Star Forward Hayley Wickenheiser on The Horns of a Dilemma: Pass or Shoot?
The Canadian Press
November 13, 2010

ST. JOHN’S' N.L. — Hayley Wickenheiser has a dilemma.

The captain of Canada’s National Women’s Team isn’t scoring as much as she used to. Wickenheiser isn’t shooting the puck as often as she once did' either.

She’s preoccupied these days with generating scoring plays' not finishing them. Assists beget goals' so it’s not as though Wickenheiser isn’t contributing offensively. But Canada has trouble scoring goals against the archrival Americans and could use her powerful drives to the net and heavy shot.

Wickenheiser appears to feel conflicted about it. She shakes her head and sighs when discussing passing versus shooting the puck.

"I’m just not shooting as much as I should. That’s it'" she said. "I think I make plenty of plays. I have a lot of people telling me I need to shoot the puck more.

"It’s mostly just a mindset. I certainly know there are a number of times in a game where I should take the puck to the net and could take the puck to the net. I pass it off when I probably should shoot."

The 32-year-old from Shaunavon' Sask. is Canada’s all-time scoring leader. Heading into Friday’s game against Finland in the 4 Nations Cup' Wickenheiser had amassed 148 goals and 181 assists (329 points) for the national team.

Wickenheiser scored five goals in five games at the 2006 Olympics and seven goals in five games in 2002. She topped the scoring races with 17 and 10 points' respectively' and was named most valuable player in both tournaments.

At this year’s Games in Vancouver' 23-year-old teammate Meghan Agosta scored a tournament-leading nine goals and was picked MVP. Wickenheiser finished tied for third overall in points with two goals and nine assists in five games. In her last 11 games against the U.S.' Wickenheiser has one goal and nine assists.

Does that mean the woman often dubbed the best female hockey player in the world is losing her scoring touch?

In her recently published book' Gold Medal Diary — Inside the World’s Greatest Sports Event' Wickenheiser wrote about coming to terms with scoring fewer goals and instead focusing on the passing' shot-blocking' backchecking and penalty killing that makes the difference in a big game.
"She’s more of a playmaker than she used to be'" said Mel Davidson' Canada’s Olympic head coach in 20. "She’s not shooting the puck maybe as much as she used to and you’re not going to score as many goals if you don’t.

"If scoring goals is important or something you want to get back to or do more of' you need to shoot more' pass less. I don’t think she’s necessarily willing to do that."

Where once Wickenheiser was an ambassador for women’s hockey via her forays into the men’s pro game and her on-ice prowess with the Canadian women' she’s become the most prominent off-ice advocate for her sport since she was named captain of Canada’s Olympic team in 2007.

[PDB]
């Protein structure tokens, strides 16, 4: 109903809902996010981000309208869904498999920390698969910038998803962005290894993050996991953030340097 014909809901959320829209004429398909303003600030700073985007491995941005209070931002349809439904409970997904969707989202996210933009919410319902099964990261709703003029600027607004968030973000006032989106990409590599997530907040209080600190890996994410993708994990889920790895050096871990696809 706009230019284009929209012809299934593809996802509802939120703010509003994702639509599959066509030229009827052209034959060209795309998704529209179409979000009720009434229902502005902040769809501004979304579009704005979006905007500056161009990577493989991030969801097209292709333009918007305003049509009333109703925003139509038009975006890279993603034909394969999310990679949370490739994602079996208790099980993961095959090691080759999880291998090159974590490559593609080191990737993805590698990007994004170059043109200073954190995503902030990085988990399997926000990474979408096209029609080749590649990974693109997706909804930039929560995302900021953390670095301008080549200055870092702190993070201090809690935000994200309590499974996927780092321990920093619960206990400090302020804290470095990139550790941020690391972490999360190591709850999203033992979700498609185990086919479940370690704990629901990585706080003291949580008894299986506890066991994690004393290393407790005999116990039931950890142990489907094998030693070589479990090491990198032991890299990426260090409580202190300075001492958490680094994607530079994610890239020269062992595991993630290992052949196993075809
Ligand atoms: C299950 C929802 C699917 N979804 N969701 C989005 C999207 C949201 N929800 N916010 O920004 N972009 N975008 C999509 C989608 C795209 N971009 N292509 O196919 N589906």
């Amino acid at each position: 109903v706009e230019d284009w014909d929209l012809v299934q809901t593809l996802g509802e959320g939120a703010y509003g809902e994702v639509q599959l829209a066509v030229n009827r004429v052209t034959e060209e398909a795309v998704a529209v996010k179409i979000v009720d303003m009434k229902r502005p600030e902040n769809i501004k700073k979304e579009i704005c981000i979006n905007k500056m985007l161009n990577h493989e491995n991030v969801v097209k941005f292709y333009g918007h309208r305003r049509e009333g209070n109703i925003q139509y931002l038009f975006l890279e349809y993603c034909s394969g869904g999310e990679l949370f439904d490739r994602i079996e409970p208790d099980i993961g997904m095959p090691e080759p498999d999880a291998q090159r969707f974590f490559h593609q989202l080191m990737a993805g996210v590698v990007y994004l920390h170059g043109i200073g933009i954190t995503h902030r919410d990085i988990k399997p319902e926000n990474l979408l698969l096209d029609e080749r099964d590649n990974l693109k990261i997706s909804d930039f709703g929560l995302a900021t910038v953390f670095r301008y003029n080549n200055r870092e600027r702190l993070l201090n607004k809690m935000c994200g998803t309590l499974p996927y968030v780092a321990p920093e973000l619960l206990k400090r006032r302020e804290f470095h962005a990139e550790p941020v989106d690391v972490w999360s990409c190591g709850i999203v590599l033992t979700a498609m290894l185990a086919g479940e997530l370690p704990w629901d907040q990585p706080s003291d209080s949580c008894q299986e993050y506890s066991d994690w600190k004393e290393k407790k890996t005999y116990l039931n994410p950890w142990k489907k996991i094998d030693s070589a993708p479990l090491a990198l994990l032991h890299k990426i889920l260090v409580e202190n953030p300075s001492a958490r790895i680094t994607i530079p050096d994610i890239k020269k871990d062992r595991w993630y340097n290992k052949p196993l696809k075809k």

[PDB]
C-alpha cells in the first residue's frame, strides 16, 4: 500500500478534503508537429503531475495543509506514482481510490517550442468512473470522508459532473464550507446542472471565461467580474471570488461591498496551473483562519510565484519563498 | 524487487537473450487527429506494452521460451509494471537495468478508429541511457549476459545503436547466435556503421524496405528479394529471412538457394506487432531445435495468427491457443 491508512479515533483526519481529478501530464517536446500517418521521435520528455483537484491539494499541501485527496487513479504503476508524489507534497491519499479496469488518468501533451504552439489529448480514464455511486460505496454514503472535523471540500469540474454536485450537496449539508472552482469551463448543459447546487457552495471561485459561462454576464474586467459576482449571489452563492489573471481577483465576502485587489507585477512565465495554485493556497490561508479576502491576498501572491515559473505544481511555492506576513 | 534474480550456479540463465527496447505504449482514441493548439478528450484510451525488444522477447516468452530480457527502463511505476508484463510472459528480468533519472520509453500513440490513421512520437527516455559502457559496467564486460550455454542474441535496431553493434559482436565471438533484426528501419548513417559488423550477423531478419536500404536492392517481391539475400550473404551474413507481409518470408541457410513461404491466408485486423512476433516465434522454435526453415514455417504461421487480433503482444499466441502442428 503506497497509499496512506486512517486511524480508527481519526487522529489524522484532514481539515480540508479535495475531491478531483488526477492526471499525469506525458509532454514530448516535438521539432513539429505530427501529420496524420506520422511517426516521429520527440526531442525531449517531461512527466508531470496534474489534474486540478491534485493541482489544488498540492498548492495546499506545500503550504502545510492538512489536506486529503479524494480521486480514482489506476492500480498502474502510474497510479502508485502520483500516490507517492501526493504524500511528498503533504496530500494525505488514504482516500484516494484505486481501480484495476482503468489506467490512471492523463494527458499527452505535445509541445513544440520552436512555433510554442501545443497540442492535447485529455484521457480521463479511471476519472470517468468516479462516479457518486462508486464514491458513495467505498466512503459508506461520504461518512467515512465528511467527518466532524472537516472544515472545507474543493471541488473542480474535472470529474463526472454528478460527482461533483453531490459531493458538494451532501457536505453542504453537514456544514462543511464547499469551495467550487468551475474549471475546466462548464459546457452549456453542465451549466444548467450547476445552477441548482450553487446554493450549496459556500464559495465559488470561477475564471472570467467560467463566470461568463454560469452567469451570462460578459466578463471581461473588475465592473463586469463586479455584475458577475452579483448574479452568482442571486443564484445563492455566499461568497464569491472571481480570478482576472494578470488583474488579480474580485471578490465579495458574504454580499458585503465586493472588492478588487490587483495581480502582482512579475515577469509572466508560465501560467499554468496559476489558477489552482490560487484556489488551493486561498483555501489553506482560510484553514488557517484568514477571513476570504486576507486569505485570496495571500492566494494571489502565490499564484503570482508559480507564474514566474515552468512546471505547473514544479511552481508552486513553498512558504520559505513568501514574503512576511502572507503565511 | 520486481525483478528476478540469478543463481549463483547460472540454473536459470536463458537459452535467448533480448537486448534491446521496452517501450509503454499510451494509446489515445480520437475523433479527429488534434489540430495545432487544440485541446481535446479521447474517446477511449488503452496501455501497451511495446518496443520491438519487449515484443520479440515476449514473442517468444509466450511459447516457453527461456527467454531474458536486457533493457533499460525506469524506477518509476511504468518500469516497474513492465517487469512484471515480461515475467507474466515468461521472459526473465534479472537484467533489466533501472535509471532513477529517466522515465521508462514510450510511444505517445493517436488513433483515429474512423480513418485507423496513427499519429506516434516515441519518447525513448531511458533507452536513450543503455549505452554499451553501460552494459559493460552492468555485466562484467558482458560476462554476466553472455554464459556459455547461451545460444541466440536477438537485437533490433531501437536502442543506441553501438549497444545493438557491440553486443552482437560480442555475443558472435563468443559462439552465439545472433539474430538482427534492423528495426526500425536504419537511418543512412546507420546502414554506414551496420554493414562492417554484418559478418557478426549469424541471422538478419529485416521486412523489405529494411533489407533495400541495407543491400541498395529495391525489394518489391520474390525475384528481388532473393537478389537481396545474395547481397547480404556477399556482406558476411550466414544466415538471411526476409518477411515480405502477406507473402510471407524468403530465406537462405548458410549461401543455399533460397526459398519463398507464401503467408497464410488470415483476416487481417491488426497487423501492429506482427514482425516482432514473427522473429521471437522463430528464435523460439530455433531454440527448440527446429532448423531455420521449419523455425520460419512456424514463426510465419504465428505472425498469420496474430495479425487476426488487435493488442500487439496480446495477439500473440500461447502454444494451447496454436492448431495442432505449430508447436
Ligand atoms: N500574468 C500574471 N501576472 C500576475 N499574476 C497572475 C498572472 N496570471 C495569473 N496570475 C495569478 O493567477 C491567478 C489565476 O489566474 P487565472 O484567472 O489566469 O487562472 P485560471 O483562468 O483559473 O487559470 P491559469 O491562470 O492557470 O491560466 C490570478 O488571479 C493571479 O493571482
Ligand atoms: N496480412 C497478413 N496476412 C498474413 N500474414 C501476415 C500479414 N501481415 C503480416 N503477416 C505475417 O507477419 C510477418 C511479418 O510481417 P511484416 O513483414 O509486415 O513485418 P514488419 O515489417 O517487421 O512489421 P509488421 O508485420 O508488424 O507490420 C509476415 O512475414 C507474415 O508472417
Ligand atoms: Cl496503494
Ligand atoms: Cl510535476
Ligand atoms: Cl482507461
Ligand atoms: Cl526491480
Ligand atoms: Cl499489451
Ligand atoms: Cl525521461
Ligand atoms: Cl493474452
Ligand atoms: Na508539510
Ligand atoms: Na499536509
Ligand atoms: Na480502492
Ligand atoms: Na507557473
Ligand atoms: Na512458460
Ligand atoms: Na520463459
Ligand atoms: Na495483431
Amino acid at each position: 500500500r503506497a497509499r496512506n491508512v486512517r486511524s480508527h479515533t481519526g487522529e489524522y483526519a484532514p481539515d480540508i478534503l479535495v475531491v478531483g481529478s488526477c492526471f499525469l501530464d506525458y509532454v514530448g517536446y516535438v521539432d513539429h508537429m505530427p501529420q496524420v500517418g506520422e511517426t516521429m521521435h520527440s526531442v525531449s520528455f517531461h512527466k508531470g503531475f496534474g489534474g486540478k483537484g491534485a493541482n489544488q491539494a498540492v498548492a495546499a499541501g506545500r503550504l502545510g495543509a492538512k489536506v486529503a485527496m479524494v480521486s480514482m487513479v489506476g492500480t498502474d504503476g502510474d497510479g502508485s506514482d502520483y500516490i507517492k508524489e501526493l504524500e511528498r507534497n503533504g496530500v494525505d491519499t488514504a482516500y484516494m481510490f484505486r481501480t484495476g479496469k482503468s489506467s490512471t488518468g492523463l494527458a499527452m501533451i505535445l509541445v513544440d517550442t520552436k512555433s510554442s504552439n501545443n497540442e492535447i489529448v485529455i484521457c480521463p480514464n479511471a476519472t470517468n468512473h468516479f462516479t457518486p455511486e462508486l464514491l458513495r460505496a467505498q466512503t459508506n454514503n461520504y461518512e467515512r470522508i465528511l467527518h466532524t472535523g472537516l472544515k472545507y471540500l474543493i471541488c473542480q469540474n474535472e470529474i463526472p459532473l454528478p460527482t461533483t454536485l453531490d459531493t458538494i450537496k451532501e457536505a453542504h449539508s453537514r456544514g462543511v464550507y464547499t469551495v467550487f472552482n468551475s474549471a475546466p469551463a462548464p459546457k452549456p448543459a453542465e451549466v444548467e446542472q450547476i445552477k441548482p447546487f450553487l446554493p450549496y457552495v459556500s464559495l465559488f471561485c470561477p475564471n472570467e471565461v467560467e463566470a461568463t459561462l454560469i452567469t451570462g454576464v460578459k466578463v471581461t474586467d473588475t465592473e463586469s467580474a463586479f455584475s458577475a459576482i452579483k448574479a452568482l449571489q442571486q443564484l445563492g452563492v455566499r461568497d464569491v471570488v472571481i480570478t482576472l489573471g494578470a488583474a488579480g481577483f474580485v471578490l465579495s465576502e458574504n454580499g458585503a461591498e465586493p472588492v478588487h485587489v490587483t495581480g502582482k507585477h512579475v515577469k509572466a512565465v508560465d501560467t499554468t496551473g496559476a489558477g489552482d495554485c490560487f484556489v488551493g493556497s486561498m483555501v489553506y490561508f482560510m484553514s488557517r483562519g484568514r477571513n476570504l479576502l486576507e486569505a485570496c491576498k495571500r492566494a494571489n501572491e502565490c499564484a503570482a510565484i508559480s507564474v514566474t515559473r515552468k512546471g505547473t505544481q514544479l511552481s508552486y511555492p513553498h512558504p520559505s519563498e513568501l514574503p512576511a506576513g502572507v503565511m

Wickenheiser was the keynote speaker of the women’s hockey session at the recent World Hockey Summit in Toronto' Ont. She’s lent her name to a 54-team' 900-player women’s hockey camp' the Wickenheiser International Women’s Hockey Festival' that starts Friday in Burnaby' B.C.

She’s usually frank and honest in her assessment of anything hockey' but Wickenheiser is uncomfortable verbalizing why when she’s out on the ice' she’s looking for her teammates and not looking for the net.

What becomes clear is Wickenheiser feels an immense responsibility to further the game of women’s hockey and thus the sport’s acceptance. Women’s hockey is often dismissed as a non-competitive' two-horse race between Canada and the United States.

Wickenheiser wants to make the players around her better by creatively feeding them the puck and then looking after other aspects of her game. She wouldn’t feel she’s elevating the game by blasting away at the net' especially in the many games Canada wins by lopsided scores.

"If you’re a great player' you make the players around you better' so that’s what I try to do' probably to the point where I should be a little bit more selfish and take more opportunities to shoot the puck'" Wickenheiser explained.

So a little less Sidney Crosby' and a little more Alex Ovechkin? Balance' in life and in hockey' is hard to strike.

"I want to be the best. I want to make players around me better'" Wickenheiser says. "I want to make things happen every single time. When I step on the ice' if I’m making things happen' making plays' then that’s good.

"Should I shoot more? Absolutely I should' maybe five or seven shots more a game than I do right now. That’s something I’ve got to get back to."

Forwards Meghan Agosta of Ruthven' Ont. and Marie-Philip Poulin of Beauceville' Que. are the Canadian players to watch in the tournament. Agosta set an Olympic tournament record with nine goals and six assists and was named MVP' while Poulin scored both of Canada's goals in the gold medal game.

Whether Christina Kessler (Mississauaga' Ont.) gets into the net for any games is a question mark. Shannon Szabados (Edmonton' Ont.) was spectacular against the U.S. in the Olympic final and Kim St. Pierre (Montreal' Que.) has been the go-to goalie for Canada in several big games this decade.

For more information:

Lisa Dornan
Director, Communications
Hockey Canada
403-777-4557 / 403-510-7046 (mobile)


Morgan Bell
Manager, Communications
Hockey Canada
403-284-6427 / 403-669-1261 (mobile)


Esther Madziya
Coordinator, Media Relations
Hockey Canada


Spencer Sharkey
Coordinator, Communications
Hockey Canada
403-777-4567 / 905-906-5327 (mobile)


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